https://www.thestar.com/news/canada/2022/10/21/who-is-david-eby-the-unlikely-journey-of-bcs-next-premier.html

VANCOUVER—British Columbia will get a new premier-designate Friday after a tumultuous NDP leadership race that ended with the disqualification of one of the two candidates.

In the wake of that abrupt conclusion, David Eby, the province’s former attorney general, is set to become premier, replacing John Horgan.

Eby’s only opponent in the leadership contest, Anjali Appadurai, was disqualified Wednesday night. As it was past the deadline for new candidates to enter the party contest, Eby will become leader, thus premier-designate, Friday morning.

At a press conference in Vancouver on Thursday afternoon, Eby said he had “mixed feelings” about how the race had turned out. He said he had sent an email out to NDP members encouraging them to stay involved.

“Like all New Democrats, I am excited about having discussions about where our government is and where we should be going and (I) have had those discussions across the province,” he said.

Eby’s email said he knew it would be hard for those who joined the party to support Appadurai and said he is committed to listening to member feedback.

How the 46-year-old Eby has arrived at the premier’s office is not the only unique chapter in his biography.

Coming from a background of activism for marginalized people, he was introduced to the province as a far-left figure who advocated for those living on the streets of the city’s Downtown Eastside.

Twenty years later, the tall and slim lawyer-turned-politician originally from Kitchener is about to lead the third largest province in the country.

It hasn’t been a smooth start.

The disqualification of Eby’s sole rival prompted to accusations from her supporters of backroom engineering by the party establishment.

Appadurai was disqualified over “serious improper conduct” related to signing up new members with the help of environmental organization the Dogwood BC, according to a report from the party’s chief electoral officer, Elizabeth Cull.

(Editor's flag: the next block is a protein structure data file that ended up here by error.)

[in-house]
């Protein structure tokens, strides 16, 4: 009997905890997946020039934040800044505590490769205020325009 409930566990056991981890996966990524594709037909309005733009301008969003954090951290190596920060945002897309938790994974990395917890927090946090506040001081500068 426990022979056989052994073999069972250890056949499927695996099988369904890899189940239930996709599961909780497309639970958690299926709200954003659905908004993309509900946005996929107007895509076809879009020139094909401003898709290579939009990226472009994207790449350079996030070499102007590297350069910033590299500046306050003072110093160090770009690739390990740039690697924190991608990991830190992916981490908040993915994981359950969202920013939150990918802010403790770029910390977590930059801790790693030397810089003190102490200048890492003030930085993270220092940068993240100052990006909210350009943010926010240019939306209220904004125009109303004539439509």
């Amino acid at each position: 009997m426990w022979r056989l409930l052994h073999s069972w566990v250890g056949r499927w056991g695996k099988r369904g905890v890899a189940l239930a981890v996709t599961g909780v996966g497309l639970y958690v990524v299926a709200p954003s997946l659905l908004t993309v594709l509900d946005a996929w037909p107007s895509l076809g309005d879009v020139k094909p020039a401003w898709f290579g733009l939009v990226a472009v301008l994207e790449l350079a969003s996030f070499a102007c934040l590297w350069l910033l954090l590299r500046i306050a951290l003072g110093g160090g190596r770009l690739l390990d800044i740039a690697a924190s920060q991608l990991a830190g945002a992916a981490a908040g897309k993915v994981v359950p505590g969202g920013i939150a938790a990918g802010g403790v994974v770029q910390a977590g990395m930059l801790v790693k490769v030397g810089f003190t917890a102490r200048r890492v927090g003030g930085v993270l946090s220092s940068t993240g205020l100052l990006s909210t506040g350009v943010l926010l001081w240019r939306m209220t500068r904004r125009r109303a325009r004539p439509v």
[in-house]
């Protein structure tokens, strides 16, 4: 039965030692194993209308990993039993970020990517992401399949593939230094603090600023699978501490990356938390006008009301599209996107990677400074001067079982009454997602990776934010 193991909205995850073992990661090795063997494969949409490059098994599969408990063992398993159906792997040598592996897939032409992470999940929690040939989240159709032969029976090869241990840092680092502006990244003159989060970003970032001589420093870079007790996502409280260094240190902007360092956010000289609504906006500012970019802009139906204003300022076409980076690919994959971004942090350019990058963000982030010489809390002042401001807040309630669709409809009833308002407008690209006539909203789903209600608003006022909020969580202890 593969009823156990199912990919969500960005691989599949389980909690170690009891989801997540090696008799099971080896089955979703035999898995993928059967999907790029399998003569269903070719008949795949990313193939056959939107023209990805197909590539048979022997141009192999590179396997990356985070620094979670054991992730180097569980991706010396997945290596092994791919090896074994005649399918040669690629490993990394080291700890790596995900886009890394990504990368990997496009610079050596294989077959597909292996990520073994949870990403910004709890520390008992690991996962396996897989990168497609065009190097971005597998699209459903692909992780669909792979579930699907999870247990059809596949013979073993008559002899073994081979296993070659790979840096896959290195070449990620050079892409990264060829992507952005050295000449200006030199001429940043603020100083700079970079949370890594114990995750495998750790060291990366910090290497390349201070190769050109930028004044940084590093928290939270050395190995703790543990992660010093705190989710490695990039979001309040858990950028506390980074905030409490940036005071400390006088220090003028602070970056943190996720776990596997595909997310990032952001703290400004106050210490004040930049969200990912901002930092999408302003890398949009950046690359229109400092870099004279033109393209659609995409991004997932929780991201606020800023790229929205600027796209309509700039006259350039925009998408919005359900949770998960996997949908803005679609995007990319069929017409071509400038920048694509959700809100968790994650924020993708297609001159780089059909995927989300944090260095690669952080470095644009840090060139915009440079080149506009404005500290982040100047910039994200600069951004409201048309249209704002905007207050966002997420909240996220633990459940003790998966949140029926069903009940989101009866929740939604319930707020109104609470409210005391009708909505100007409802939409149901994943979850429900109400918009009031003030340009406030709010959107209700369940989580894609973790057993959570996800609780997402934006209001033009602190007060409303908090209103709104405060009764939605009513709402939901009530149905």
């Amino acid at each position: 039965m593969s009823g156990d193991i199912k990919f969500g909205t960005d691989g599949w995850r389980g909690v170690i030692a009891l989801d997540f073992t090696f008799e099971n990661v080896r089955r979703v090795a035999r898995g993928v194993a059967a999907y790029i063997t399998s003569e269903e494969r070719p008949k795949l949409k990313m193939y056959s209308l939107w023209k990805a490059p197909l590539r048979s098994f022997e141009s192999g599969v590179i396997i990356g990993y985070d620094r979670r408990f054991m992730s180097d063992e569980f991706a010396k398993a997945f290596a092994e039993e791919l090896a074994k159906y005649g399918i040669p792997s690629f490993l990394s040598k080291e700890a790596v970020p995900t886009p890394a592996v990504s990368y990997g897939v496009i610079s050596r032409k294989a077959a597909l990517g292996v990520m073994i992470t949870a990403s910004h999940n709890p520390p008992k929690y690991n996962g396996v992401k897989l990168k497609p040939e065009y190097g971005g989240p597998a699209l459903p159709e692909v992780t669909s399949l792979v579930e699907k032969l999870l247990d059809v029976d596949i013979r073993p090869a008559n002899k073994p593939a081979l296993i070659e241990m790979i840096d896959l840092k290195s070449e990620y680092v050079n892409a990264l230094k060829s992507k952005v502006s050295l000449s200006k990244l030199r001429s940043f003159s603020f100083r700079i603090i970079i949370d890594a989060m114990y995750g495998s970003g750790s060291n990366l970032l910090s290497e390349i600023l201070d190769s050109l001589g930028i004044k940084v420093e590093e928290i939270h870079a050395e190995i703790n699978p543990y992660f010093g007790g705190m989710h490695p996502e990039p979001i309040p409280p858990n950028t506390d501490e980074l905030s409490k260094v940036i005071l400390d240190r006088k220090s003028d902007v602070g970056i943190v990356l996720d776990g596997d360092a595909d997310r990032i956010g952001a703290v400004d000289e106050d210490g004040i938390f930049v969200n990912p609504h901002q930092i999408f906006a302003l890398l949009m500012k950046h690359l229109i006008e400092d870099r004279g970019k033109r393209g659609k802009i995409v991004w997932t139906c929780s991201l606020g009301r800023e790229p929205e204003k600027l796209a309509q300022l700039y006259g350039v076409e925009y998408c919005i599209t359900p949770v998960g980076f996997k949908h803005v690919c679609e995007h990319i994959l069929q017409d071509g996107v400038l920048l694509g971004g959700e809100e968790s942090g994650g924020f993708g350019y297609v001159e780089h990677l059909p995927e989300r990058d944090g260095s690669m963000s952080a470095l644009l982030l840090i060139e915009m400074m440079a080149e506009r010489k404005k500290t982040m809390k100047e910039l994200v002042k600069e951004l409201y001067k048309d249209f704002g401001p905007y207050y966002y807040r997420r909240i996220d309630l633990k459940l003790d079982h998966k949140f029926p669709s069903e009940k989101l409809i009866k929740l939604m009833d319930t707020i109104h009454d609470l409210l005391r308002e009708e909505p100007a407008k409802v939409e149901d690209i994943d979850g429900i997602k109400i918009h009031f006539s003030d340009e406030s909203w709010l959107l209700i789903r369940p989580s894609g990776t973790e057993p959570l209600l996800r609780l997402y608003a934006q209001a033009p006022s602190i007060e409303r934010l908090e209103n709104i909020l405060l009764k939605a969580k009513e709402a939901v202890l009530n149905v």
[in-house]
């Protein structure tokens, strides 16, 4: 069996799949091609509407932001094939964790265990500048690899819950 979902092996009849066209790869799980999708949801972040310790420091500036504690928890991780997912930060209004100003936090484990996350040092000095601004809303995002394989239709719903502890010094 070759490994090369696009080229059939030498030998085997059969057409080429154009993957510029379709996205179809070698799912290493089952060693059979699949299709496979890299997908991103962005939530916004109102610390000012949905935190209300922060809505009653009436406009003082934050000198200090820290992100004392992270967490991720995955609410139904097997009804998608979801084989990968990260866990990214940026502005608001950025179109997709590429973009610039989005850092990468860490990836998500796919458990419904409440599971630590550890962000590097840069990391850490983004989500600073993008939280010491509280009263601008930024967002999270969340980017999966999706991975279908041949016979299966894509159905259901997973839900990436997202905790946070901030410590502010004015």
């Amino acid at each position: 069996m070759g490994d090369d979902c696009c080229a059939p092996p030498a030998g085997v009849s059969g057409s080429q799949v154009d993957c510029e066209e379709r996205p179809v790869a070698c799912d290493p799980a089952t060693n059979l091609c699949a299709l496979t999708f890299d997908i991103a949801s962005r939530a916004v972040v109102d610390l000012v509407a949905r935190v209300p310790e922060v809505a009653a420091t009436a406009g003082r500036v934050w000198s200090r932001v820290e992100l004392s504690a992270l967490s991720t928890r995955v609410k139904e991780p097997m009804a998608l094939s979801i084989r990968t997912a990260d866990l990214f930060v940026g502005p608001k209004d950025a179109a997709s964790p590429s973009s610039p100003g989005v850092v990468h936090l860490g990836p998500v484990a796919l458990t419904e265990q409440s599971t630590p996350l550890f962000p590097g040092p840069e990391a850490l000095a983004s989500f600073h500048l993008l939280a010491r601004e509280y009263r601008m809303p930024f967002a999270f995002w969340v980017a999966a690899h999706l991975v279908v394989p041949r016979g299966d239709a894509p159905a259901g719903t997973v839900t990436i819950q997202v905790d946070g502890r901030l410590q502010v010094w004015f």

“The improper co-ordination with third parties (primarily Dogwood) played such a significant role in the Appadurai campaign that it is impossible to create a level playing field at this point, and thus impossible to restore the leadership election campaign to a state of integrity in which I could have confidence,” Cull’s report said.

While Cull’s report lays out the reasons for Appadurai’s ejection, her supporters insist she’s been unfairly treated. Meanwhile, at a news conference in Victoria on Thursday, the outgoing premier gave Eby his full support.

“This isn’t how anybody wanted this to roll,” Horgan said. “Most British Columbians, nearly five million souls, are getting on with their lives and they’re worried about affordability, about housing, about health care. They’re not worried about someone’s hurt feelings that they circumvented the rules and got called out on it.”

Horgan said he was disappointed with how the race unfolded, but added he was “very pleased” Eby will be taking over when Horgan steps down in December. Horgan, who has battled cancer, decided to leave politics.

Gerald Baier, an associate political science professor at the University of British Columbia, said Eby is not an “obvious” retail politician who, though coming off a bit “cerebral,” manages to relate to people through modesty and his image of a being family man.

“He lives in an apartment on the UBC campus, he’s not living in a big, rented house or something as often party leaders find themselves in,” Baier said. “All those things are true to the kind of progressive politician he wants people to understand that he is.”

Nearly two decades ago, Eby spent his days helping the city’s most vulnerable file complaints against the Vancouver Police Department and other authorities for discriminatory treatment while working at the Pivot Legal Society.

The society, founded in 2001, works on behalf of the impoverished or otherwise marginalized people to pursue government policy in their interest, or challenge policy that is not.